...the bitterness of absence... | 2010
In January 1796, the German poet Friedrich Hölderlin (1770 1843) started working as a private tutor to banker Jacob Gontards children in Frankfurt am Main. There, he fell in love with his employers wife Susette Borkenstein Gontard (1769 1802). The feelings were mutual and their (mostly platonic) relationship had an enormous impact on both their lives. Susette inspired Hölderlin to write his epistolary novel Hyperion and many poems. In his work Susette is addressed as Diotima. When the secret love was discovered on 25 September 1798, Hölderlin left the Gontard familys house after a clash with Jacob. In the period following their separation Susette and Hölderlin started a correspondence and tried to arrange secret meetings. From Susette seventeen letters still remain today; from Hölderlin only three drafts of letters survived. On 8 May 1800 they met for the last time. Hölderlin moved away to Stuttgart and later to Switzerland and France. Susette died on 22 June 1802 after a short illness.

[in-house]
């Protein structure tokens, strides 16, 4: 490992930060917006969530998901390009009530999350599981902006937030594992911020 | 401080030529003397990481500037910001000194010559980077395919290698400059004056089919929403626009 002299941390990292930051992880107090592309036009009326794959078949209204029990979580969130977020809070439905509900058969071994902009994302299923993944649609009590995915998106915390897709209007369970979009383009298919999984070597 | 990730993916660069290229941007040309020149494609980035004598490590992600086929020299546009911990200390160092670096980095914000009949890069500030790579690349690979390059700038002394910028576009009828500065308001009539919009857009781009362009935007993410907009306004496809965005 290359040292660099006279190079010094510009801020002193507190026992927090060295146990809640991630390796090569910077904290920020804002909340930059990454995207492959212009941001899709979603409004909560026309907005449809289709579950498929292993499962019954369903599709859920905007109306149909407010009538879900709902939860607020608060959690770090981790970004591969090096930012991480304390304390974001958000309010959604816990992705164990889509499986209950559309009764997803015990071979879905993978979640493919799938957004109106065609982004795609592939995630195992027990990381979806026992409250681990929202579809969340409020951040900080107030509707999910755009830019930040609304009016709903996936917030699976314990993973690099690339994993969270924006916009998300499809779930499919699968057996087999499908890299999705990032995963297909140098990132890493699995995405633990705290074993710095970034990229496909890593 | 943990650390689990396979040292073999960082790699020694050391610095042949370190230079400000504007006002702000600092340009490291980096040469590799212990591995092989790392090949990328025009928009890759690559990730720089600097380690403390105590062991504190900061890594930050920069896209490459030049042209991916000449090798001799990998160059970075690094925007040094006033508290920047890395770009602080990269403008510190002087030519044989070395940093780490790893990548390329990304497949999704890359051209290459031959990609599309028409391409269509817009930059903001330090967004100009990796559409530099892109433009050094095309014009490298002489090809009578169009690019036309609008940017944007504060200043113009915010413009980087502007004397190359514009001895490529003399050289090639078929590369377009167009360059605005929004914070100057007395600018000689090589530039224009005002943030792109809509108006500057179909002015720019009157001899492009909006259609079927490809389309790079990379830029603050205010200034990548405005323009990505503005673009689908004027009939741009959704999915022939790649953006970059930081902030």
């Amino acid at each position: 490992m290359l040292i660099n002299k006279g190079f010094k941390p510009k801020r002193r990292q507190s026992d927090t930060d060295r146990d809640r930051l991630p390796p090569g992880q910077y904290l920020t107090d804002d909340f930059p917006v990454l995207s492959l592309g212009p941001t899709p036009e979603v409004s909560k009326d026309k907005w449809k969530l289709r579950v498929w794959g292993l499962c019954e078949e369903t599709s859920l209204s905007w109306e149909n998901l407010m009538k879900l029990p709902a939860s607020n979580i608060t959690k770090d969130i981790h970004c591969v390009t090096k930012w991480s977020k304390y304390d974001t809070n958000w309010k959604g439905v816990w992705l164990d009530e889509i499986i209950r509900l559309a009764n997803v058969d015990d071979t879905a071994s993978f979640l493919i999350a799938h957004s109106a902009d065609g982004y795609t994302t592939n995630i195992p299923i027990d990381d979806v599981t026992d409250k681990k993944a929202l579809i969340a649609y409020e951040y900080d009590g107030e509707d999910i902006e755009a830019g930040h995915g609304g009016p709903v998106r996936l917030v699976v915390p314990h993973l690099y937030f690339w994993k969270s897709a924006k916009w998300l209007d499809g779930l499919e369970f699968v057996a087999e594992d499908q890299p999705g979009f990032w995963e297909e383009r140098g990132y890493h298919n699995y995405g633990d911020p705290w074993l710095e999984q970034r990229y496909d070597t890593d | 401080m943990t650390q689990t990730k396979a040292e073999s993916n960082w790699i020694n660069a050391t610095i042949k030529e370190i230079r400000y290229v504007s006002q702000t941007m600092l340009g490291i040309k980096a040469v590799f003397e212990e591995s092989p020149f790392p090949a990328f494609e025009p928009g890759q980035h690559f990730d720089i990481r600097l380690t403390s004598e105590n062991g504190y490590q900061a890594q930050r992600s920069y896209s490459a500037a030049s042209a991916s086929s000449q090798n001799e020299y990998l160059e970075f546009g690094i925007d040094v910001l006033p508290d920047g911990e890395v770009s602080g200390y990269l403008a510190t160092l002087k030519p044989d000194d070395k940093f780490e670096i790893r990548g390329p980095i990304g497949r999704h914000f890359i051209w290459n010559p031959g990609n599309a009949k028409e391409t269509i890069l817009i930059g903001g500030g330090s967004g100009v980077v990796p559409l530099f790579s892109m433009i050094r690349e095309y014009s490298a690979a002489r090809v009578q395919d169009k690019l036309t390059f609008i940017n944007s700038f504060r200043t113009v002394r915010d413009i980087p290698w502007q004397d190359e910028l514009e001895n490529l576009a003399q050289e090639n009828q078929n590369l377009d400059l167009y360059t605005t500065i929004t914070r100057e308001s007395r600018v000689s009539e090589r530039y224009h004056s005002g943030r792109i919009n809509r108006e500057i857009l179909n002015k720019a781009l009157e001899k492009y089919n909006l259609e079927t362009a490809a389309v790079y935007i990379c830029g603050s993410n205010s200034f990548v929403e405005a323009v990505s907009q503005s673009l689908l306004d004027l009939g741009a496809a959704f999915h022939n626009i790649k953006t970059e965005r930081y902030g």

the bitterness of absence is a fictionalized portrait of Susette Gontard. She has just been separated from her beloved one and finds herself tossed by grief, hope and despair. She writes letters to him and desperately tries to recall his image. Consequently the bitterness of absence deals with lost time, longing and loneliness. In the composition text fragments from several sources are used: the letters from Susette Gontard, a poem by Friedrich Hölderlin, a sonnet by William Shakespeare and the biblical Song of songs. It also uses enumerations of, mostly, bodily recollections. In its large scale structure the bitterness of absence refers to Ludwig van Beethovens song-cycle An die ferne Geliebte Op. 98 (1816) from which a quote appears twice in this composition.